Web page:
What is Shell Building?
Please read this article describing various homeowners electing to save some money and do the job themselves, some of the pitfalls and a description of what type of skills are necessary to complete projects on your own. After that you will find four categories of shell building that we at Leading Edge Builders have found homeowners elect to do.
Does It Pay to Become Your Own Contractor?
By PERRI CAPELL
Updated June 14, 2004 11:59 p.m. ET; This article originally ran on June 14
Some homeowners act as their own general contractors on their home-renovation projects to save on the fee they’d normally pay to hire this building professional: about 10% to 25% of the total cost of the project.
But managing a kitchen remodel, garage addition or other renovation can be deceptively difficult, and many owners who opt to be general contractors to save money end up losing money instead, say builders.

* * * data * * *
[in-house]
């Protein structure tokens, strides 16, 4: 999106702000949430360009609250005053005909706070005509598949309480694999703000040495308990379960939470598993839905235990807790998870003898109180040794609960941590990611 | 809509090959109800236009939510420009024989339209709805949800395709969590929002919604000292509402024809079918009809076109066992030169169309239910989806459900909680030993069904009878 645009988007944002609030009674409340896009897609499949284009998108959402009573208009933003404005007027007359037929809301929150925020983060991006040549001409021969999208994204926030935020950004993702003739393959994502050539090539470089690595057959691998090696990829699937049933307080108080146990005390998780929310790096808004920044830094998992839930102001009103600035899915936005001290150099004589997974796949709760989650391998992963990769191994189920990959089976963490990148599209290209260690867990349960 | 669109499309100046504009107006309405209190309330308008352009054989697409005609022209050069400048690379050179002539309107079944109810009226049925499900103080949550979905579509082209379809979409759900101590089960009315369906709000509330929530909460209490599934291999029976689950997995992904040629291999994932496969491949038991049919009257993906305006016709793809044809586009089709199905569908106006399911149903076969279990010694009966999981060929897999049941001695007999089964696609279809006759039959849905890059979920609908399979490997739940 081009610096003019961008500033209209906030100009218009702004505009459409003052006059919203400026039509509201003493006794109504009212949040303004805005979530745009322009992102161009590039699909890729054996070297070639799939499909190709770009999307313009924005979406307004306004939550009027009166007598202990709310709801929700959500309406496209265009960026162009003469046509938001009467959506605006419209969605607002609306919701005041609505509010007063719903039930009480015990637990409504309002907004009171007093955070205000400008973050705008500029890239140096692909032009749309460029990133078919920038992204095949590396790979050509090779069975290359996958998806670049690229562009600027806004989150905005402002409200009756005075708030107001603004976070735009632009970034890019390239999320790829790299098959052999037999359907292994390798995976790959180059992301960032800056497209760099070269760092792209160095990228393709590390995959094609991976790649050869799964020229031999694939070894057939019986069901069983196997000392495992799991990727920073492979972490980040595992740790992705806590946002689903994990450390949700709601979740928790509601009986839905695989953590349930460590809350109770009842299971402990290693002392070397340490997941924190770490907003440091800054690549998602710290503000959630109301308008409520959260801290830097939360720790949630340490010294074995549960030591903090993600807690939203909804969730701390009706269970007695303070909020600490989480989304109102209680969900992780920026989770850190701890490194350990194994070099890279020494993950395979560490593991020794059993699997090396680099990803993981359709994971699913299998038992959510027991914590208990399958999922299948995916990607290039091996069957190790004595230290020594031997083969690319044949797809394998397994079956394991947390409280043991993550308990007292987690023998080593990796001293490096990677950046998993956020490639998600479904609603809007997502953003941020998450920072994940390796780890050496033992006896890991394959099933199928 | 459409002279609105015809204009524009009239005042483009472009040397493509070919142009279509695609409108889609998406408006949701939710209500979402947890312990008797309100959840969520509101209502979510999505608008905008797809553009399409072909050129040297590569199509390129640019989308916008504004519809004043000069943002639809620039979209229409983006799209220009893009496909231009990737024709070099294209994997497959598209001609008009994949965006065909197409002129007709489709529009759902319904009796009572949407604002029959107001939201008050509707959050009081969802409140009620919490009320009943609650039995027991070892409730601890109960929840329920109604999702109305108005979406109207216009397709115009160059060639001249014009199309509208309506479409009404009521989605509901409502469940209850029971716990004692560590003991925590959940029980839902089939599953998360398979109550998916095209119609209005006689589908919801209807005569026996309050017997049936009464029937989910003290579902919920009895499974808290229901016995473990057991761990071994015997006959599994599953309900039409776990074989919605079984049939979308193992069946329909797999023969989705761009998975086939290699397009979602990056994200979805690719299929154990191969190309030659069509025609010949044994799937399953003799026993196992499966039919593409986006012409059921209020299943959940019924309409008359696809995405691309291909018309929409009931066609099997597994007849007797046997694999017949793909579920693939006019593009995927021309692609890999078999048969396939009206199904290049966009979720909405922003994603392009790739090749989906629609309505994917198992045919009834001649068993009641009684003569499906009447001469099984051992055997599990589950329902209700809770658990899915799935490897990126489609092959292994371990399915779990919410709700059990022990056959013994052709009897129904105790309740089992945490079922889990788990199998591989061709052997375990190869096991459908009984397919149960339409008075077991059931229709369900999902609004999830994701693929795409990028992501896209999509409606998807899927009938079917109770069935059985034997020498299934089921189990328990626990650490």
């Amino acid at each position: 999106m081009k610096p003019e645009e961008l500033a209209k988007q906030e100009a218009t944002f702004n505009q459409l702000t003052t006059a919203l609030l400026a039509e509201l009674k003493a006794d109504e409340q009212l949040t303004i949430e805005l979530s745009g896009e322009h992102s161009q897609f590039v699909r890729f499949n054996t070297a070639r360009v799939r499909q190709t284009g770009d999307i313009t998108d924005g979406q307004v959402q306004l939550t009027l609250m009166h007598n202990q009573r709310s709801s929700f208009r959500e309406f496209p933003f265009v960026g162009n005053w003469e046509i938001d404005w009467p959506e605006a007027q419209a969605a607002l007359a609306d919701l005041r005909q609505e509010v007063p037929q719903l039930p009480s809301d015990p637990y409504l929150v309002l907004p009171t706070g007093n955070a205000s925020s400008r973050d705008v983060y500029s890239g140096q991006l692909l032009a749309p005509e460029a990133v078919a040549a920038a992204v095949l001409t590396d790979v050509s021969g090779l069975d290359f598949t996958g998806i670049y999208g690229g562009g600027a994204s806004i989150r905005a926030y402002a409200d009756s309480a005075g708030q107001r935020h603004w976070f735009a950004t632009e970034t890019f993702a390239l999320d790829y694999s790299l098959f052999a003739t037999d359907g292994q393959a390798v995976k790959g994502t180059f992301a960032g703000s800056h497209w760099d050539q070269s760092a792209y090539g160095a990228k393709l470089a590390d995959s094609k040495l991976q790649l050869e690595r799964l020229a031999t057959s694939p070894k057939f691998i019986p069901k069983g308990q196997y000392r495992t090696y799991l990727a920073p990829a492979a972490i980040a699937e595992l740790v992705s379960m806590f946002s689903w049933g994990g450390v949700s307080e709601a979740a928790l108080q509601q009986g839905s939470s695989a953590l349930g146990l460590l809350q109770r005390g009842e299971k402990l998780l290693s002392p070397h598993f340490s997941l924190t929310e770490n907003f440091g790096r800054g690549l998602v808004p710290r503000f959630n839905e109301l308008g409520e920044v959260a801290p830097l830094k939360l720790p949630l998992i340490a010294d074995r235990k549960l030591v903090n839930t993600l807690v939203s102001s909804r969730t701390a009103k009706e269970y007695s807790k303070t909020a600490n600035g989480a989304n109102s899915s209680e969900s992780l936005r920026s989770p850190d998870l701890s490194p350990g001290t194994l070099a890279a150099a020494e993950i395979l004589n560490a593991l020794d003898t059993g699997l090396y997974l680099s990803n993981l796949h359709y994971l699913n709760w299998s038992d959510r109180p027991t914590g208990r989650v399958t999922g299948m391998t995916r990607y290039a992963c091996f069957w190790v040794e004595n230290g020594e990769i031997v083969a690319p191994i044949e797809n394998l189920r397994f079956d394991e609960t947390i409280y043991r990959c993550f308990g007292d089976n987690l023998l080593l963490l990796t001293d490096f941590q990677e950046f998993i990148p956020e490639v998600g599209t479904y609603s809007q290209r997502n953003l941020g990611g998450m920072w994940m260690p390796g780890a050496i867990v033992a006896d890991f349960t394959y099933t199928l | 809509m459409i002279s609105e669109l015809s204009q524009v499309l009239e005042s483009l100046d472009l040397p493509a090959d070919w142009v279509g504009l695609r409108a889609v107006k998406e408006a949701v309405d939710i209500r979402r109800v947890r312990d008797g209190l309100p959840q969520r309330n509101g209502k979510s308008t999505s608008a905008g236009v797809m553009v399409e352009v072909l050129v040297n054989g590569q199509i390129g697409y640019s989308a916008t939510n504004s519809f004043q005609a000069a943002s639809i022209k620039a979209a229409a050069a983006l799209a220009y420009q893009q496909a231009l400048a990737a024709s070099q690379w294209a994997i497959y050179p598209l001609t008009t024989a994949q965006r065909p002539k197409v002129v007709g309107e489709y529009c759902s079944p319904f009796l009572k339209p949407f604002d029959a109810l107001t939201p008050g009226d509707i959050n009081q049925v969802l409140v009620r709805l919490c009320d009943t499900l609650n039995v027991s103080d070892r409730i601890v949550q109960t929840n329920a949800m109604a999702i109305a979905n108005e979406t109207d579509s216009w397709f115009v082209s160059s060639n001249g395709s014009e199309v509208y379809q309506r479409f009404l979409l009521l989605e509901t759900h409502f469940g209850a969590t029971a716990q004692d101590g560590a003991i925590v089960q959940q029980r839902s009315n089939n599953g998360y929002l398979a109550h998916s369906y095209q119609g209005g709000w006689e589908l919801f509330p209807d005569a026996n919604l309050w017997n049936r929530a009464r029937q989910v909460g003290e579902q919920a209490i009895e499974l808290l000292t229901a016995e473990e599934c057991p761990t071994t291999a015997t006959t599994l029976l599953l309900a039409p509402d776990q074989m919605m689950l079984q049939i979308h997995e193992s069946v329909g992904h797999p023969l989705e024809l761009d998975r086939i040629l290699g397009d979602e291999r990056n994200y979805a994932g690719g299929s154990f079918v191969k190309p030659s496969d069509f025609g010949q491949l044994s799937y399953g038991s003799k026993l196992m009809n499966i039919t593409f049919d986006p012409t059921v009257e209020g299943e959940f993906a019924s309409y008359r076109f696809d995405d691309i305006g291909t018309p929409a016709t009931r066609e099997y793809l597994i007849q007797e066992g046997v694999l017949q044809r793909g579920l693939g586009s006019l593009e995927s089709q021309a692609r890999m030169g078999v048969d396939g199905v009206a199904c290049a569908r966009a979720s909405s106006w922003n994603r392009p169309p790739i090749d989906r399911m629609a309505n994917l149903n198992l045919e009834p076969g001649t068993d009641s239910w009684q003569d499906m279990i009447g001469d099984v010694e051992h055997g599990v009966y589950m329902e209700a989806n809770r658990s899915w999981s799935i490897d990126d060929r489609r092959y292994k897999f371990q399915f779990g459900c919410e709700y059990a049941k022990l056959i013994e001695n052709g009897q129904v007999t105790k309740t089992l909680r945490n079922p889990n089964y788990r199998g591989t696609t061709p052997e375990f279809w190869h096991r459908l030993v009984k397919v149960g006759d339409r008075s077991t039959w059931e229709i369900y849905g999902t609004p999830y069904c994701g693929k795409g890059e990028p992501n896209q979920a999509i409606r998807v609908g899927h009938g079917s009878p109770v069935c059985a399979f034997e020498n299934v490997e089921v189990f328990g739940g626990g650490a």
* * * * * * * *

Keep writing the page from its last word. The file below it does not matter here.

General contractors seek bids from subcontractors, estimate the cost of the entire job, hire the subcontractors and then supervise the job to completion. The work may look easy, especially if a builder only shows up briefly each day to check on the subcontractors, says John Moffitt, president of Moffitt Development Co., a Kansas City, Kansas, developer and builder. “What the homeowner doesn’t see is the four hours the builder spent behind the scenes to get things organized to that point,” he says.
In Over Their Heads
Home repairs and other improvements are big business, churning up $173 million in the second quarter of 2003, reports the National Association of Home Builders. The percentage of U.S. homeowners who decide to manage their own home-renovation projects isn’t known. Typical problems they encounter include organizing the work, spotting flaws in the construction or simply getting subcontractors to show up.